NEWSROOM for July 5, 2001
Aired July 5, 2001 - 04:30 ET
THIS IS A RUSH TRANSCRIPT. THIS COPY MAY NOT BE IN ITS FINAL FORM AND MAY BE UPDATED.
THIS IS A RUSH TRANSCRIPT. THIS COPY MAY NOT BE IN ITS FINAL FORM AND MAY BE UPDATED.
ANNOUNCER: Seen in classrooms the world over, this is CNN NEWSROOM.
RUDI BAKHTIAR, CO-HOST: It's Thursday, July 5. From the CNN Center in Atlanta, hello and welcome to CNN NEWSROOM. Glad to have you with us today.
Here's a quick look at what's coming up.
In today's "Top Story," the United States of America celebrates 225 years of independence. Then, "Science Desk" moves to a different beat as it merges two modes of transportation. Next, we'll check up on a Crazy Horse monument in the making in "Worldview." And finally in "Chronicle," preserving a disappearing legacy using cloning.
The United States turned 225 years old and Americans everywhere celebrate. Fireworks, barbecues and family gatherings helped many people mark the Fourth of July. President Bush spent the holiday in the place where it all began: Philadelphia -- that's where calls for freedom began in earnest.
Major Garrett takes us there and explains how Mr. Bush's holiday activities set him apart from former presidents.
MAJOR GARRETT, CNN CORRESPONDENT (voice-over): White House aides never tire of describing President Bush as a different kind of Republican. Viewed through the prism of the Fourth of July, they may have a point. The setting, a block party in gritty north Philadelphia, where Mr. Bush tried reaching out to the GOP's most estranged constituency -- black voters.
GEORGE W. BUSH, PRESIDENT OF THE UNITED STATES: Happy Fourth of July.
GARRETT: The president plunged into the serenading choir, added his touch to an urban street scene, quarterbacked a street football game and judged a slam-dunk contest. All this under the watchful and approving eye of Philadelphia's Democratic Mayor John Street.
This is hardly the way recent Republican presidents have marked the Fourth. The elder Bush spent his first two Fourths at the family compound in Kennebunkport, Maine. President Reagan attended public Independence Day celebrations only three times in eight years as president. But Mr. Bush is also a different kind of president, at least this week -- a looser, less podium-bound president One who sheds the Oval Office and its coat-and-tie requirements to mingle with tourists at the Jefferson Memorial...
BUSH: The true greatness of America is the people.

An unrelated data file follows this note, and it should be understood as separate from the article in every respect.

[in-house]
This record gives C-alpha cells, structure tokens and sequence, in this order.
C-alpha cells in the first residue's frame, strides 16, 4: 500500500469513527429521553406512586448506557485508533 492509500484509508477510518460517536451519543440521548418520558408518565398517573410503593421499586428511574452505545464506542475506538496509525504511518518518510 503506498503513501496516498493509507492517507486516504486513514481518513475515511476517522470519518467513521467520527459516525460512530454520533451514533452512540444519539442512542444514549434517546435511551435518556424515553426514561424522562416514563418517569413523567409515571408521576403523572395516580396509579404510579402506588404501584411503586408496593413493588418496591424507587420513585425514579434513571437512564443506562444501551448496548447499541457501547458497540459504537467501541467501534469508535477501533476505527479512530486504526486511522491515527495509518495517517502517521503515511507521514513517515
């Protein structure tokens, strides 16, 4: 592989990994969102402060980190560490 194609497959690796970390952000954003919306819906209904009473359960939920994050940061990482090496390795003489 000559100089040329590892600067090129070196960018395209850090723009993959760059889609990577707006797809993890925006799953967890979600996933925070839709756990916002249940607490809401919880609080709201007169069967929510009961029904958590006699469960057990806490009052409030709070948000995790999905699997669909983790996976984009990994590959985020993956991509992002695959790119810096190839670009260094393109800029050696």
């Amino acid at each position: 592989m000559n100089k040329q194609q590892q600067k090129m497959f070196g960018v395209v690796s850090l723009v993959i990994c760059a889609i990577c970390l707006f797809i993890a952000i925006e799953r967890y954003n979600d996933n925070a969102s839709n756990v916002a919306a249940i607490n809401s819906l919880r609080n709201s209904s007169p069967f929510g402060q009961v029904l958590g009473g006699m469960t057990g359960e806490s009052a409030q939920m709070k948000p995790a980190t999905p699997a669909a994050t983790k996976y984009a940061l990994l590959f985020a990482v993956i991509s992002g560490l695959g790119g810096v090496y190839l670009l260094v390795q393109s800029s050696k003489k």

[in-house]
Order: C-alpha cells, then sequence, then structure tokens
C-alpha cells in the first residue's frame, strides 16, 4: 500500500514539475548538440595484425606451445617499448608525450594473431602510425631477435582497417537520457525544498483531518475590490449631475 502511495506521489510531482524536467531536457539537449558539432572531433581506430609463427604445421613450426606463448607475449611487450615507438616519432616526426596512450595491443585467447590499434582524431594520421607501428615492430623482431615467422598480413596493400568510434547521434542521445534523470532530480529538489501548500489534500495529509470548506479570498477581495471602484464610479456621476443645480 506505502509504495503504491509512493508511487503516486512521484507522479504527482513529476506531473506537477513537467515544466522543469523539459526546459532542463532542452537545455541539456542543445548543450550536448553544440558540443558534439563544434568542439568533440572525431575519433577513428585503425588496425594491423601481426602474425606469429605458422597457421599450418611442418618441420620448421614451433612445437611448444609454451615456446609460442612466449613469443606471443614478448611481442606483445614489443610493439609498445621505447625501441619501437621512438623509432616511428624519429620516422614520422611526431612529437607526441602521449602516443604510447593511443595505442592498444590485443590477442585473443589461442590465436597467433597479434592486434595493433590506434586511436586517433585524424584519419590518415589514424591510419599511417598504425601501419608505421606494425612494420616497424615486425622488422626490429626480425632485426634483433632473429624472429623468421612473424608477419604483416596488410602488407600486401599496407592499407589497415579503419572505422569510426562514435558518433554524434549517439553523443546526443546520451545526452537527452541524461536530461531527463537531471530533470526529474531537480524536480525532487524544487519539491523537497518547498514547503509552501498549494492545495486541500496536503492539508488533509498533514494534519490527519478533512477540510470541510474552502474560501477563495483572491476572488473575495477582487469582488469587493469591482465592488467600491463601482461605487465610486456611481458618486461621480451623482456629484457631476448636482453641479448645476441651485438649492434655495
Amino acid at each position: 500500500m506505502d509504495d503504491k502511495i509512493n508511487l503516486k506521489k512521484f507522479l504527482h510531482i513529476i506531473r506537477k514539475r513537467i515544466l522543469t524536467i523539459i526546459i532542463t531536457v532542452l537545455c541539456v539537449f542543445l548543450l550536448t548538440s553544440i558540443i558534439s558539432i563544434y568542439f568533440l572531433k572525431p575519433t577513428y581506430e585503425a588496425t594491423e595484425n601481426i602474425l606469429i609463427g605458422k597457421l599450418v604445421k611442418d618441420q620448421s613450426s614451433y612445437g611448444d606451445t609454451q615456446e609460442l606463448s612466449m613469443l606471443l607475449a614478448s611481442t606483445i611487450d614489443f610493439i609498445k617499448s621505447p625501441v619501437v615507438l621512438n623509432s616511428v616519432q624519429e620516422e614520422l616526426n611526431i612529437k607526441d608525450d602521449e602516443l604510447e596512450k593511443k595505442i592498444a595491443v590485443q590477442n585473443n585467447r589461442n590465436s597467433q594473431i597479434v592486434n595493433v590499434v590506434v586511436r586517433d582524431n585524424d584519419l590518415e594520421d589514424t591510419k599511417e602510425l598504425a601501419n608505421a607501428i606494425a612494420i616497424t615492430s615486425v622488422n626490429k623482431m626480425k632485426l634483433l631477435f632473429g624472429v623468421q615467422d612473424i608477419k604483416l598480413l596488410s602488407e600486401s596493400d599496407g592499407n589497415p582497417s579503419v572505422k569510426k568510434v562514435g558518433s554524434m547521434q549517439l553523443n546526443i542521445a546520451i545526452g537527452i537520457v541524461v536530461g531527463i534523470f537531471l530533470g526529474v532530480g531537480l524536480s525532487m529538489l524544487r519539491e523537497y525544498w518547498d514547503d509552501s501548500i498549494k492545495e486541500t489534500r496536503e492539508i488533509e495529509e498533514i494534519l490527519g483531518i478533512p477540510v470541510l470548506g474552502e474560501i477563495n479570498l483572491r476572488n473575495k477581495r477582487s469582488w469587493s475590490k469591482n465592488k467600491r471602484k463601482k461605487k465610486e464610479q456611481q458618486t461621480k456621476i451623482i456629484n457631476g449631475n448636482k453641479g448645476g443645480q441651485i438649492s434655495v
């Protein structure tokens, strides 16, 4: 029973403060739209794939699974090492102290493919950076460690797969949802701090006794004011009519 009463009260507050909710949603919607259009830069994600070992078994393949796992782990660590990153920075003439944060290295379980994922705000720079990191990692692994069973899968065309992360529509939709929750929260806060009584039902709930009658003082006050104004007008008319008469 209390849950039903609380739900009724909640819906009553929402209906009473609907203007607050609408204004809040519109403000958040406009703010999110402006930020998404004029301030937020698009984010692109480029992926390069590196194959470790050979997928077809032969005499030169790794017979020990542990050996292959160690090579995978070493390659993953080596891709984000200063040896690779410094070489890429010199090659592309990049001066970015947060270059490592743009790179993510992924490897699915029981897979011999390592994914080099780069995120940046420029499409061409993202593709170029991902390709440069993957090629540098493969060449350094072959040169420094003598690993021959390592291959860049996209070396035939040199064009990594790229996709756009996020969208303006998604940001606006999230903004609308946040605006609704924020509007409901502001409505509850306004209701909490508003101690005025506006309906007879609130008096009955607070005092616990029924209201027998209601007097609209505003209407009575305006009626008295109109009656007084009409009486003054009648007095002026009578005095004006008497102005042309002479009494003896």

GARRETT: ... one who greets a newborn baby born to a member of the White House staff, and visits Philadelphia, all designed to combat the perception appearing in polls of late, that Mr. Bush is removed from the public and its daily concerns.
There was policy, too, another push for Mr. Bush's faith-based initiative.
BUSH: Those who hold positions of power should not be wary or hostile towards faith-based charities or other community groups which perform important and good works. We should welcome their conviction and contribution, in all its diversity.
GARRETT (on camera): Political imagery is dicey business. At first White House advisers wanted to make sure Mr. Bush looked disciplined, decisive, presidential. Now they want to move a bit closer to friendlier, more approachable image the country came to know during the campaign.
Major Garrett, CNN, Philadelphia.
BAKHTIAR: The Continental Congress severed ties with Britain in 1776 when it adopted the Declaration of Independence. Through the decades, the famous document has served as a reminder of American values and success and as an inspiration to several generations. It also helps us understand why colonists wanted to break with Britain all those years ago.
Bruce Morton reports on the true meaning of the Declaration of Independence and how it affects us today.
BRUCE MORTON, CNN CORRESPONDENT (voice-over): If you were British, and they all were, of course, until they signed it, it was a call to treason and dangerously radical besides. Governments, it said, derive their powers from the consent of the governed, which would certainly have shocked George III who thought he did the important consenting. And if a government got out of line, the document went on, it is the right of the people to alter or abolish it and to institute new government. Wow!
If the Gallup people asked Americans this week if they believe in the right to overthrow their government, how do you think they'd answer? Or the people of China or Chechnya? Well, you'd know how they'd answer, don't you? That was a time of independent states, of course, and in some parts of the world that's still the trend. The Soviet Union is now many countries, so is what used to be Yugoslavia.